FCC Plan to Revamp USF, Intercarrier Payments

Two major hot buttons for telecom industry would undergo major changes over a 10-year transition period under Broadband Plan proposals

March 16, 2010

3 Min Read
FCC Plan to Revamp USF, Intercarrier Payments

NASHVILLE -- The Federal Communications Commission (FCC) ’s National Broadband Plan, formally released today in Washington, provides a roadmap for revamping the Universal Service Fund (USF) and Intercarrier Compensation, two long-standing hot-button issues for telecom service providers, according to two FCC staffers speaking to the Comptel Spring Convention here this week. (See FCC Sends Broadband Plan to Congress and Policy Watch: Drafting a Broadband Plan .)

Sharon Gillett, Wireline Competition bureau chief for the FCC, said the broadband plan will lay out a three-phased blueprint to shift intercarrier compensation over a 10-year period away from today’s per-minute rates and toward a flat-rate that's likely to be lower. At the same time, Gillett said, the plan would add cost-recovery as needed for smaller telephone companies that today are dependent on intercarrier compensation, and it would shift compensation away from today’s dependence on long-distance voice services.

"What the plan lays out in that 10-year transition is a three-phase decline in the intercarrier compensation curve -- not really a decline, but a shift. The idea is to provide adequate cost recovery coverage, but not to do it on a per-minute basis."

In an all-IP world, it doesn’t make sense to try to identify the long-distance voice packets and try to count them for intercarrier compensation purposes, Gillett said, when flat rates are more logical.

The National Broadband Plan also calls for a phased-in shift of the Universal Service Fund away from narrowband services to broadband services, according to Gillett. The plan would target the amount of USF money distributed "based on the gap between revenues and costs in areas that don’t have broadband, or areas that need ongoing support to keep the broadband they have."

"We would shift about $16 billion over 10 years into explicit support for broadband, and by the end of 10 years, we are supporting only broadband networks. If you have a voice-only network, there would be no more [USF] funding."

Gillett and Paul de Sa, chief of the office of Strategic Planning and Policy Analysis for the FCC, promised the Comptel audience that the National Broadband Plan will also lay out a roadmap for the FCC’s future work, and provide the kind of transparency that will make it possible for all players in the telecom industry to know what is going on and to have input on issues that concern them.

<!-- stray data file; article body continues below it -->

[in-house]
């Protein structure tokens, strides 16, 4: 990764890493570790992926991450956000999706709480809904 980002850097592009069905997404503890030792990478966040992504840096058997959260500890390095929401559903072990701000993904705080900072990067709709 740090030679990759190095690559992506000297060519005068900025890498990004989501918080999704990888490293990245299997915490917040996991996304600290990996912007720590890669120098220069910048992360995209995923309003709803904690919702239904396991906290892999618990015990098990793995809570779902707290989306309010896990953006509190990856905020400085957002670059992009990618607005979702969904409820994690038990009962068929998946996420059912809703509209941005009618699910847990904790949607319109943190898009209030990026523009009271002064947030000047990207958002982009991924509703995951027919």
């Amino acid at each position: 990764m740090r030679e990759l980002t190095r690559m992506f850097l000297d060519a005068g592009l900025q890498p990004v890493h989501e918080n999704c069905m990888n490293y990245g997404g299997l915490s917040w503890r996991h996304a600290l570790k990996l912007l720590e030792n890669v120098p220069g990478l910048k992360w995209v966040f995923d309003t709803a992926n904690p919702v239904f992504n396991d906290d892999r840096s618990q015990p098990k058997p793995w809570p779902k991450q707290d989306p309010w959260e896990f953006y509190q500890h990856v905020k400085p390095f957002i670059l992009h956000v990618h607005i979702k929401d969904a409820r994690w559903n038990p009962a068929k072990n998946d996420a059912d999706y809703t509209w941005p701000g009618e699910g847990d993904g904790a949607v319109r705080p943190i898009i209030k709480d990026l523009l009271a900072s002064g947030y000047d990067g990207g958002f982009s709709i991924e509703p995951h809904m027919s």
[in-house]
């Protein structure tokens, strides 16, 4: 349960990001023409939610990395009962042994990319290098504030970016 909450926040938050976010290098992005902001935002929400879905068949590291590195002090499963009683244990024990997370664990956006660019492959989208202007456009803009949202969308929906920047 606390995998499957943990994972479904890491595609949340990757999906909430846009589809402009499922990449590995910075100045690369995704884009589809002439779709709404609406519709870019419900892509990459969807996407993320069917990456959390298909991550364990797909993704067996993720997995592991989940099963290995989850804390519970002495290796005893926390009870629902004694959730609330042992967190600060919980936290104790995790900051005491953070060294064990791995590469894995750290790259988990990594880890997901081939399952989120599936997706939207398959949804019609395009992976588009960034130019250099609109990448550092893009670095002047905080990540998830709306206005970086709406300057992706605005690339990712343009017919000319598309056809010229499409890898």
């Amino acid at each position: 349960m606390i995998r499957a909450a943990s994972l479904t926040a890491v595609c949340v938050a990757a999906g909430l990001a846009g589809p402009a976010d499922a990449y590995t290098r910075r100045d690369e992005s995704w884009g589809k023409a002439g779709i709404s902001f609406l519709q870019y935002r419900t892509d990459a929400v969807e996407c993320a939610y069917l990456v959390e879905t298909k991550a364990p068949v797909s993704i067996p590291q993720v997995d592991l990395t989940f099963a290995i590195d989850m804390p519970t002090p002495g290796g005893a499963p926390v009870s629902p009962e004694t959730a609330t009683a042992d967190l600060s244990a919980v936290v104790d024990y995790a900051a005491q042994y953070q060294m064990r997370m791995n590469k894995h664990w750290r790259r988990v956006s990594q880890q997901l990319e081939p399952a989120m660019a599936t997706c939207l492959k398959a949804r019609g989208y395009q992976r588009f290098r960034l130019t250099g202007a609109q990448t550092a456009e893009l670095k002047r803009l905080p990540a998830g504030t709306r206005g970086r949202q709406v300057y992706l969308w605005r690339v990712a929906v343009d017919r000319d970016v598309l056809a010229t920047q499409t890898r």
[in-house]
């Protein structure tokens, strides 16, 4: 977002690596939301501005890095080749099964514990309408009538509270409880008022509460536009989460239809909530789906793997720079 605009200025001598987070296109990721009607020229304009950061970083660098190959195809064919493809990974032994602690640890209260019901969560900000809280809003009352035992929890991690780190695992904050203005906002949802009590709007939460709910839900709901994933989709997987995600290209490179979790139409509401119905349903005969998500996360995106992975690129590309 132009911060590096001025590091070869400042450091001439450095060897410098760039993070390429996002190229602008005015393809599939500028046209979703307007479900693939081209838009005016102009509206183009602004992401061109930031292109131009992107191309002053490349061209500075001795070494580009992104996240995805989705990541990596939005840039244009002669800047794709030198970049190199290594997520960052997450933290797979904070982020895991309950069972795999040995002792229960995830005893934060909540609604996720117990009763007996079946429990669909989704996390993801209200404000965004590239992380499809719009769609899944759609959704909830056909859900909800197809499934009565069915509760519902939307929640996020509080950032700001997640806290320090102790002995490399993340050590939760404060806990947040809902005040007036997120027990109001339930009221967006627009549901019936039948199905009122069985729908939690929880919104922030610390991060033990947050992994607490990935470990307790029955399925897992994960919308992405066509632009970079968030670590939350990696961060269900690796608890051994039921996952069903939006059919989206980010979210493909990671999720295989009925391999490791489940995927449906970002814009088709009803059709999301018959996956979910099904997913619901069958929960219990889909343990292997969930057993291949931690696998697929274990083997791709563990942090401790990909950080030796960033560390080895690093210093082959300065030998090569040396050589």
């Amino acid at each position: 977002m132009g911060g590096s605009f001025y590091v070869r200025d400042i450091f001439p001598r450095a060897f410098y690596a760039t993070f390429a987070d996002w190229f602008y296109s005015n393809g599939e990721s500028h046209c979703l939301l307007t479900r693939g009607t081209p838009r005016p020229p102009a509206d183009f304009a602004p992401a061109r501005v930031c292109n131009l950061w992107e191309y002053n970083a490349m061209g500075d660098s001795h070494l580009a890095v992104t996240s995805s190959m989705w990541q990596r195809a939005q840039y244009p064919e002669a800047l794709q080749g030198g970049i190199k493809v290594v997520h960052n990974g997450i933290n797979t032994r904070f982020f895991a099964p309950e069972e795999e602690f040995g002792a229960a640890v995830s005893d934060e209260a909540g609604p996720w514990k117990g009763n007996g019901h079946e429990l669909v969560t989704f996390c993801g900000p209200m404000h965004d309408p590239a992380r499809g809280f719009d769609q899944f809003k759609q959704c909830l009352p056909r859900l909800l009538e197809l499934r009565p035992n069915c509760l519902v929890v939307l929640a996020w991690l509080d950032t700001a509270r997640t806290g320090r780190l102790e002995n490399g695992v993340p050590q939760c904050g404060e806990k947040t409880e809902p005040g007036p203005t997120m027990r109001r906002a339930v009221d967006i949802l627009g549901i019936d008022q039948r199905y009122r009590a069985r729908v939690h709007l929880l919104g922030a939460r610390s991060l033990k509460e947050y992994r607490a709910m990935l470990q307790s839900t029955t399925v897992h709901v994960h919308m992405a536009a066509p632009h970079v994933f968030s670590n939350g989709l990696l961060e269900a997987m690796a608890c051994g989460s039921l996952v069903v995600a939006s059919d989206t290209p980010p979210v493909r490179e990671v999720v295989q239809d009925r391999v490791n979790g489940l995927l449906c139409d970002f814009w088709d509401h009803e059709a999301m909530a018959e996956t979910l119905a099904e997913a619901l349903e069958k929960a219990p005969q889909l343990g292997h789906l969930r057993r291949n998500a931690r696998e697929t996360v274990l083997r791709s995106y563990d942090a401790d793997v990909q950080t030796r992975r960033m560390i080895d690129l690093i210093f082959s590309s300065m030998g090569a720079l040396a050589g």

De Sa cautioned the audience to not get caught up in the details of the plan and fail to see the big picture.

"This is not a tactical plan -- part of its value is holistically providing a strategy," noted de Sa.

Congressional action will be needed to implement parts of the plan and to fund it, de Sa and Gillett said, and other agencies will be involved as well, but the FCC can move forward on at least a third of the plan on its own, and is prepared to do so with current staff and funding.

"If Congress gives us more money, we can move to full deployment faster, but if not, we can get it done anyway," said de Sa. "It will just take longer."

The people who have been drafting the National Broadband Plan under the direction of Blair Levin have been undergoing a rigorous exit interview process to share with the FCC staff the information gleaned from many months of hearings and information-gathering, Gillett noted, and the FCC may be able to add some human resources to capitalize on that knowledge.

"We are prepared to make do with what we’ve got," Gillett said, although that will mean prioritizing, since everything could, in theory, be done simultaneously. That, she observed, is where the FCC’s roadmap and promise for transparency becomes more important.

— Carol Wilson, Chief Editor, Events, Light Reading

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